Nah. Therapy doesn’t work on me. I have to talk to my friends or my mother. I’m completely immune to psychoanalysis. I could go to a psychiatrist and they could say, “These are your problems.” But I know why my problems are already. I don’t have it all under control, but I know what they are. When I’m having a certain kind of emotional or psychological freak-out, I know the person to call. I have a friend that’s good for when I’m freaking out about being broke. I have another friend who’s good for when I want to jump off a bridge. I’m surrounded with amazing people in my life. I’m really lucky.
If today was the last day on earth would you be working?
Nah. I’d go to a Korean spa. Sit in a bathtub. Maybe get a scrub. I’d call everyone I care about. See the people here I care about. If I’m going to go out, I want to go out relaxed. I don’t want to go out panicking like everyone else.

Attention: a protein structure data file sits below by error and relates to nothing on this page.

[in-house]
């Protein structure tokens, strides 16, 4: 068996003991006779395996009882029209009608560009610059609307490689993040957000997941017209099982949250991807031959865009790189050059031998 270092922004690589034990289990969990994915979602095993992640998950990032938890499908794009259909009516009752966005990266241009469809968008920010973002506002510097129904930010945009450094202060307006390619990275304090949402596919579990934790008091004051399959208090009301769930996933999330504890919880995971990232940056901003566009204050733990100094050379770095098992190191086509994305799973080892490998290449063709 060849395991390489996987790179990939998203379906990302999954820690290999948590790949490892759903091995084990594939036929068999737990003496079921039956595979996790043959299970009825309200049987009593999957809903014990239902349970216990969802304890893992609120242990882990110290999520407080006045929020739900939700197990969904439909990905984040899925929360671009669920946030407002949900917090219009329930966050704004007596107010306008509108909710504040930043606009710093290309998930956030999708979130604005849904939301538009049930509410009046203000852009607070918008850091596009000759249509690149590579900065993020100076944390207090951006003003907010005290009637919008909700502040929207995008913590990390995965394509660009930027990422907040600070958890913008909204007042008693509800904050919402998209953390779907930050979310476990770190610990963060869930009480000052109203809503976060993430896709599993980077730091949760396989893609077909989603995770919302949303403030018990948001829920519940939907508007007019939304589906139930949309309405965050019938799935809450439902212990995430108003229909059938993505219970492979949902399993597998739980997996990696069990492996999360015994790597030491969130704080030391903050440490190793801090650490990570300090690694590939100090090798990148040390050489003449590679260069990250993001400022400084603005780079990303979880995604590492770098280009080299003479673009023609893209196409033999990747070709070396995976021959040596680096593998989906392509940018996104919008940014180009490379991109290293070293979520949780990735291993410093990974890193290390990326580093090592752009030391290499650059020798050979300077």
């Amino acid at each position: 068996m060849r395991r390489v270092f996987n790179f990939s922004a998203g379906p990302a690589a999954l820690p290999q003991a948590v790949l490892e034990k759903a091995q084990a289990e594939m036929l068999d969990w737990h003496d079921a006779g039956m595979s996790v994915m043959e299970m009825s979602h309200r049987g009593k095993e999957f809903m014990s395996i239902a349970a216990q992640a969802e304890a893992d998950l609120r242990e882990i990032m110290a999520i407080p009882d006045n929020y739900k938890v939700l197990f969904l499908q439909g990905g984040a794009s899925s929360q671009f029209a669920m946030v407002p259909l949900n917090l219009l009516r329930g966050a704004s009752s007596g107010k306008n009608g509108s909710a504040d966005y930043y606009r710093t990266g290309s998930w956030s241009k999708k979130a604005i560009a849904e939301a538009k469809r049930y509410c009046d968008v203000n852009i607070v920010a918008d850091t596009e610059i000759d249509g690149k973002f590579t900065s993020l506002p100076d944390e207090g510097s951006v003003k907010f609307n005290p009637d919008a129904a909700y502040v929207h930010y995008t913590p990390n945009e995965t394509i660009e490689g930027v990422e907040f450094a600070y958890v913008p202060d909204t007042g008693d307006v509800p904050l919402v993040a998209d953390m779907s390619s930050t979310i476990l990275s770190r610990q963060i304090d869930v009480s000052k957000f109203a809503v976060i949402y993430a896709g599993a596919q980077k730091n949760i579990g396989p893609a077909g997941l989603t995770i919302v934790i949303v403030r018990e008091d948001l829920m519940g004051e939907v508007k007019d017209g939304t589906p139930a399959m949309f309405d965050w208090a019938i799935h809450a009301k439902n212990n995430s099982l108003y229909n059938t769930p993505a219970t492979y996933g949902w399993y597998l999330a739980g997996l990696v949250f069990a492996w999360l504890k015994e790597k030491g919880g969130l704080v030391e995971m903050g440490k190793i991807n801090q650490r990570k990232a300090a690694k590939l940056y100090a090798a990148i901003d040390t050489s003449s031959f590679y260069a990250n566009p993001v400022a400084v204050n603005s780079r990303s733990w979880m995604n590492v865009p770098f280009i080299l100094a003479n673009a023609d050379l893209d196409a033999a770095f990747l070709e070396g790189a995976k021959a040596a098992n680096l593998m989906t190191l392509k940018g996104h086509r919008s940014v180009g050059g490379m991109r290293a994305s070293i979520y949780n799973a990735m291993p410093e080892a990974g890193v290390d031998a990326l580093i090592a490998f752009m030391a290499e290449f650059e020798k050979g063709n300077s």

Oh I am an optimistic. 100% I’m probably the only one you’ll ever meet. I am not a cynical person. I haven’t always been. I only became an optimistic after Charlie died. I was cynical up until then. Part of my brain chemistry changed. When you go through something like that your brain wires get crossed. It made my priorities completely realign. I was so worried about the little bullshit that didn’t matter. After he died I realized what does matter. I think it allowed me to let slide that which truly does not fucking matter at all. I hate to say that something good came out of it, but for me that is the only good that came out of it. Since that’s the only good thing that came out of it, I try to really commit to it. It’s like the sky is falling and I don’t really give a shit. I can still walk, I can still see, I still have my ears, I have my health, I have great friends, my family is awesome, my girlfriend is awesome, my pet bunny is awesome. Whenever my brain starts going, “Oh you’re fucked and everything is fucked! You’re totally going to die! You’re broke! You’re going to crash your car! Everyone hates you!” Some of that may be true, but most of it probably isn’t. Everything is pretty chill. You have to give fucks, but there just has to be a judicious distribution of fucks.